In Oregon in the summer, the most common restaurant dessert options are strawberry shortcake or marionberry cobbler. The closest I can get to marionberries in Colorado are frozen boysenberries (from Oregon) or something called a “Marion Blackberry” which are not marionberries at all. When I was growing up, I took for granted that the abundance of fruit was just what summer was like, anywhere. We had a Royal Anne cherry tree in our backyard, could pick and eat as many as we wanted, and my mom would can what we couldn’t eat fresh — we had so many it was possible to get sick of them. Now, I pay sometimes up to 6-8 dollars a pound, desperate for that remembered sweetness, and they are never as good. My Aunt Karen has so many marionberries that most years she is begging people to come pick them, to help her get rid of them.

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I have newer berry memories too, from our time spend at Waldport, on the Oregon Coast. Mo’s Seafood has the best marionberry cobbler. The first summer we went, when Obi was only five months old, he found a patch of wild ones on our morning walk, picked and ate them all. We are usually there during berry season and there are three different farmer’s markets within driving distance three days a week, the berries are cheap, plentiful, and so delicious, and we are almost never without.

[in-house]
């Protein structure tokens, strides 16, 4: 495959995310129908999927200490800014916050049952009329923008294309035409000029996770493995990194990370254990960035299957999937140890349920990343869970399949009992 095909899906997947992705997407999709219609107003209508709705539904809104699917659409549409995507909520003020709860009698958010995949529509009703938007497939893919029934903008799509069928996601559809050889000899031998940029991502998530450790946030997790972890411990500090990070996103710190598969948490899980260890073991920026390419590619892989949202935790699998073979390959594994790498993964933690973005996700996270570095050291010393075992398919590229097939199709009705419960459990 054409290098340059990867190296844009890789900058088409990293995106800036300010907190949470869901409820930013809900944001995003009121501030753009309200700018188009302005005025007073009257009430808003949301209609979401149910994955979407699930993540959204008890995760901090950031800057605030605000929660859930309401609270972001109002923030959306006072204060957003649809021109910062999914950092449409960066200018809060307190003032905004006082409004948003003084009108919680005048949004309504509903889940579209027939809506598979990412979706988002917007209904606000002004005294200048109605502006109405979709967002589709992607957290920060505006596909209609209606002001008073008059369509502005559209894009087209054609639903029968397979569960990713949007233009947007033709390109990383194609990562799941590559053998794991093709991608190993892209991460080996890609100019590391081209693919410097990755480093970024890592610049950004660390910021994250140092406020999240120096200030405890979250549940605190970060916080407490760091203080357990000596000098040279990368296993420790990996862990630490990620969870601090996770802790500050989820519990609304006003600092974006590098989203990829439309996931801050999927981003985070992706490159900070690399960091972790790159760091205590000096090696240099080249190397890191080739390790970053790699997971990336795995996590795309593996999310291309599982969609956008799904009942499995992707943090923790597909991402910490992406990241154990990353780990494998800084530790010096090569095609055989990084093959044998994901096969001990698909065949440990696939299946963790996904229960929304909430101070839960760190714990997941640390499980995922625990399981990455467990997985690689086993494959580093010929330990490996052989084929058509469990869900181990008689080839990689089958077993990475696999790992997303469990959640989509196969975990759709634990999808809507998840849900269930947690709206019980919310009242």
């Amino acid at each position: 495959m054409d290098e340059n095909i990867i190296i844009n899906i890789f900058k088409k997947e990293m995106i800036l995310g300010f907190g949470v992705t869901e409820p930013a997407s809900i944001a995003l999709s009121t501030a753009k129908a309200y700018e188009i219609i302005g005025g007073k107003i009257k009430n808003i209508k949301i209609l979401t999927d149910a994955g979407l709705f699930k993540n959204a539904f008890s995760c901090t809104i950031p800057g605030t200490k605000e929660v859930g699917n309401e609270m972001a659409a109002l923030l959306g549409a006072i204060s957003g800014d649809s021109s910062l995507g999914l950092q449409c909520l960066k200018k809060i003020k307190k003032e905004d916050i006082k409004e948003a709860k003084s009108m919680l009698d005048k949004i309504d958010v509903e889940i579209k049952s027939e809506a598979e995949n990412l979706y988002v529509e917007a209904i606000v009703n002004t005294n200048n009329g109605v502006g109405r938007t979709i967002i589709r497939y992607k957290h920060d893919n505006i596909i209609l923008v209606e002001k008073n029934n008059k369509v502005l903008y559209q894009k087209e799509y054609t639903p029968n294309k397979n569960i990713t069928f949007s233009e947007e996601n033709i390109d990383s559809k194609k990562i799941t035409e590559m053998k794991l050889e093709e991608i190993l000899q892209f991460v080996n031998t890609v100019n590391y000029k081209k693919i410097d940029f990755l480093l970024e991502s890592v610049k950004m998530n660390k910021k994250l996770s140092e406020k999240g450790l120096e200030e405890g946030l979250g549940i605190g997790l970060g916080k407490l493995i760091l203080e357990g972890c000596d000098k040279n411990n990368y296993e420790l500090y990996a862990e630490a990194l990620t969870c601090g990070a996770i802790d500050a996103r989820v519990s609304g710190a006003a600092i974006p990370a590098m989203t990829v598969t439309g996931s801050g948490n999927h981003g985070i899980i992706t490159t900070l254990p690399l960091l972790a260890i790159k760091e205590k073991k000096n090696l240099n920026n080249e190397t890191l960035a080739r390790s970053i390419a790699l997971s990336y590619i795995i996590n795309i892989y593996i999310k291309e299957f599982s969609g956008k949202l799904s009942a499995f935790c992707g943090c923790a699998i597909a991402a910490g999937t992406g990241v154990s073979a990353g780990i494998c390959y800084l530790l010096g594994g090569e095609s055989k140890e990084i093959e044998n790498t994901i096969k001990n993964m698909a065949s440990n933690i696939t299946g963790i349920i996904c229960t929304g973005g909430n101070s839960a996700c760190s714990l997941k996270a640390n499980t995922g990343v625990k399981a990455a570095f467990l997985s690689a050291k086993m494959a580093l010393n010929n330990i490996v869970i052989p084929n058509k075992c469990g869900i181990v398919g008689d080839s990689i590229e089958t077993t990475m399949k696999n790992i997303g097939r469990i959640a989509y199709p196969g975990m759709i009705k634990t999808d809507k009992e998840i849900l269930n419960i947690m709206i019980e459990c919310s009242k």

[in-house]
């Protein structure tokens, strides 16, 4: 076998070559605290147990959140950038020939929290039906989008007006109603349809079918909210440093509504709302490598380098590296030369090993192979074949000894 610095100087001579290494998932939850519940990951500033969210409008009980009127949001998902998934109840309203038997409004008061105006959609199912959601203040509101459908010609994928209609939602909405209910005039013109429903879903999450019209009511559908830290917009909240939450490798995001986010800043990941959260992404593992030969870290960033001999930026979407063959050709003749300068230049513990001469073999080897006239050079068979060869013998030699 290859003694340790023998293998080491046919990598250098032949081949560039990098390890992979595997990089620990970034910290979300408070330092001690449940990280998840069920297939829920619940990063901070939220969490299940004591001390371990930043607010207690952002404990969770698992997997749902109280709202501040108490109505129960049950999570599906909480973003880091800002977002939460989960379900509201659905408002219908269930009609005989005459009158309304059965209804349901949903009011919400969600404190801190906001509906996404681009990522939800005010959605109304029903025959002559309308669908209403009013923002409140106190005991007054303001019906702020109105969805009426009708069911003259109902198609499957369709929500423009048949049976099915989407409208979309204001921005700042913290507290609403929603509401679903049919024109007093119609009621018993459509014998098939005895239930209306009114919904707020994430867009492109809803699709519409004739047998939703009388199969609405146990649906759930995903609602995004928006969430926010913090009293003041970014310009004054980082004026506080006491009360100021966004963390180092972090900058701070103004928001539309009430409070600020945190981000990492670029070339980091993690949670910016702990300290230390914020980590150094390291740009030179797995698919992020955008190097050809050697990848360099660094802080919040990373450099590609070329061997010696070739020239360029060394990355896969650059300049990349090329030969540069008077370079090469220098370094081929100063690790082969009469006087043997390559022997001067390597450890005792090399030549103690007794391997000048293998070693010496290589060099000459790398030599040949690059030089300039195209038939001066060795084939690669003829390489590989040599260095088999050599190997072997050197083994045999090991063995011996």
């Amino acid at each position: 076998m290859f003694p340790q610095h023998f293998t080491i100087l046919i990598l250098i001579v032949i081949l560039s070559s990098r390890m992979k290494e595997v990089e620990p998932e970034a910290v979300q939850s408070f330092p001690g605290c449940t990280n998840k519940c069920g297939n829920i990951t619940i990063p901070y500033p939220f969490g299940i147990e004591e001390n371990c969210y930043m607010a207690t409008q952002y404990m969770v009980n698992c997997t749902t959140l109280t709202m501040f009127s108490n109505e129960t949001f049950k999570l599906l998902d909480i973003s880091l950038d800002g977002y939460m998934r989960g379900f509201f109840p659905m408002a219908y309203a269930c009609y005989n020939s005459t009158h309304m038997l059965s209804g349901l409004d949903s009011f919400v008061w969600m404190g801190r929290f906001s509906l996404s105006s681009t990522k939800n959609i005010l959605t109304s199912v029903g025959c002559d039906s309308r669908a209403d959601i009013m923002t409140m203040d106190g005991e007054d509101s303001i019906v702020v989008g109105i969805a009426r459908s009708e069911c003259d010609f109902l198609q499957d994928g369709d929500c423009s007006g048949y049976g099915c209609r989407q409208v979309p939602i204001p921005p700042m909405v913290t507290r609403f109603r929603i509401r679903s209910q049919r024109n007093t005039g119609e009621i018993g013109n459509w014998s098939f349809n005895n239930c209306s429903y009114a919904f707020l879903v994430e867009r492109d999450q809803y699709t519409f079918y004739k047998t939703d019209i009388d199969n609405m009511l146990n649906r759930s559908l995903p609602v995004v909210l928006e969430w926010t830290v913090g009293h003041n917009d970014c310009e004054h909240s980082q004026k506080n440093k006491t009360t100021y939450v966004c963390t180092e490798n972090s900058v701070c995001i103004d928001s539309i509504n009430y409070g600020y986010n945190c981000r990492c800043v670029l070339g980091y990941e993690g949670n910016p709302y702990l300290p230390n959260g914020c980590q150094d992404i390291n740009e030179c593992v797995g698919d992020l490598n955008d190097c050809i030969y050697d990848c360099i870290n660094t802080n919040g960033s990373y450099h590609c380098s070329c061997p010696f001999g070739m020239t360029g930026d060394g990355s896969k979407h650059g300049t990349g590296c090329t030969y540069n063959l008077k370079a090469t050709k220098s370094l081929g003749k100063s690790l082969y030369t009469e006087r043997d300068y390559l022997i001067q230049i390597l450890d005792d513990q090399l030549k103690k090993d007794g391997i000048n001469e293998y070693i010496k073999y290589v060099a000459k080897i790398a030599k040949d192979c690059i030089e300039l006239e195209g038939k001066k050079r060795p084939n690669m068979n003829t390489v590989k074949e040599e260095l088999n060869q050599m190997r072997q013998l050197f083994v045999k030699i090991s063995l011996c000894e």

One year ago today, we were arriving at “our house,” beginning a month long stay. Not knowing when I can make the trip again (I’m most likely not leaving Colorado until Dexter is gone), makes me feel a particular kind of homesick. And yet, Eric and I have made a home here. We planted our own strawberry plants this year and yesterday, with some of the berries I got at the farmer’s market, Eric made me a strawberry pie, a dessert that comes from his family, has now become our tradition during berry season. I am content, happy here, in love with our little home and the place we live, and still, even though I am happily home, I am utterly homesick at the same time.

strawberrypie

This is how life is. A strawberry isn’t just a fruit, and yet in order to truly be content with life, we must put all our attention on it when we eat a strawberry, focus only on its essential strawberry nature, let go of the story we have to tell ourselves about it, and in this way we can truly taste it, fully experience its sweetness and its impermanence, as in the story Pema Chödrön shares,